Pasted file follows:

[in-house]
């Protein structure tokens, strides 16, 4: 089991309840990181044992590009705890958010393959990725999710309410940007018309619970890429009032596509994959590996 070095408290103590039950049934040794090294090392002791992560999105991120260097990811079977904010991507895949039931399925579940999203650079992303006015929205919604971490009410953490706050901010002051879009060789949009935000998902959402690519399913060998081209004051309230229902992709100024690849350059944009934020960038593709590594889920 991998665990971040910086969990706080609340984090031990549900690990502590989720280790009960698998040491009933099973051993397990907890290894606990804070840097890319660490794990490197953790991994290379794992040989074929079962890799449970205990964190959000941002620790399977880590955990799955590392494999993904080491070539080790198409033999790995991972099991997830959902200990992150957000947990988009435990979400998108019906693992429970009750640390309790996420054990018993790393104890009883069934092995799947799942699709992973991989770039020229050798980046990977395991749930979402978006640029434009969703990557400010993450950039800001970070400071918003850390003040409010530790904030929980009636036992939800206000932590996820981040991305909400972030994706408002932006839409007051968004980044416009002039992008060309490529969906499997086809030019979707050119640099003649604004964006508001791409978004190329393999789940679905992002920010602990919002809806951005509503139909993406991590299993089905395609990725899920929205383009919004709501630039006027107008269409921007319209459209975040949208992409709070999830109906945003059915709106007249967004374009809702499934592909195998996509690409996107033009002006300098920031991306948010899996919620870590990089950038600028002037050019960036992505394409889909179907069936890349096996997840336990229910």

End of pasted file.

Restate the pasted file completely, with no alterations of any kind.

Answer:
[in-house]
């Protein structure tokens, strides 16, 4: 089991309840990181044992590009705890958010393959990725999710309410940007018309619970890429009032596509994959590996 070095408290103590039950049934040794090294090392002791992560999105991120260097990811079977904010991507895949039931399925579940999203650079992303006015929205919604971490009410953490706050901010002051879009060789949009935000998902959402690519399913060998081209004051309230229902992709100024690849350059944009934020960038593709590594889920 991998665990971040910086969990706080609340984090031990549900690990502590989720280790009960698998040491009933099973051993397990907890290894606990804070840097890319660490794990490197953790991994290379794992040989074929079962890799449970205990964190959000941002620790399977880590955990799955590392494999993904080491070539080790198409033999790995991972099991997830959902200990992150957000947990988009435990979400998108019906693992429970009750640390309790996420054990018993790393104890009883069934092995799947799942699709992973991989770039020229050798980046990977395991749930979402978006640029434009969703990557400010993450950039800001970070400071918003850390003040409010530790904030929980009636036992939800206000932590996820981040991305909400972030994706408002932006839409007051968004980044416009002039992008060309490529969906499997086809030019979707050119640099003649604004964006508001791409978004190329393999789940679905992002920010602990919002809806951005509503139909993406991590299993089905395609990725899920929205383009919004709501630039006027107008269409921007319209459209975040949208992409709070999830109906945003059915709106007249967004374009809702499934592909195998996509690409996107033009002006300098920031991306948010899996919620870590990089950038600028002037050019960036992505394409889909179907069936890349096996997840336990229910």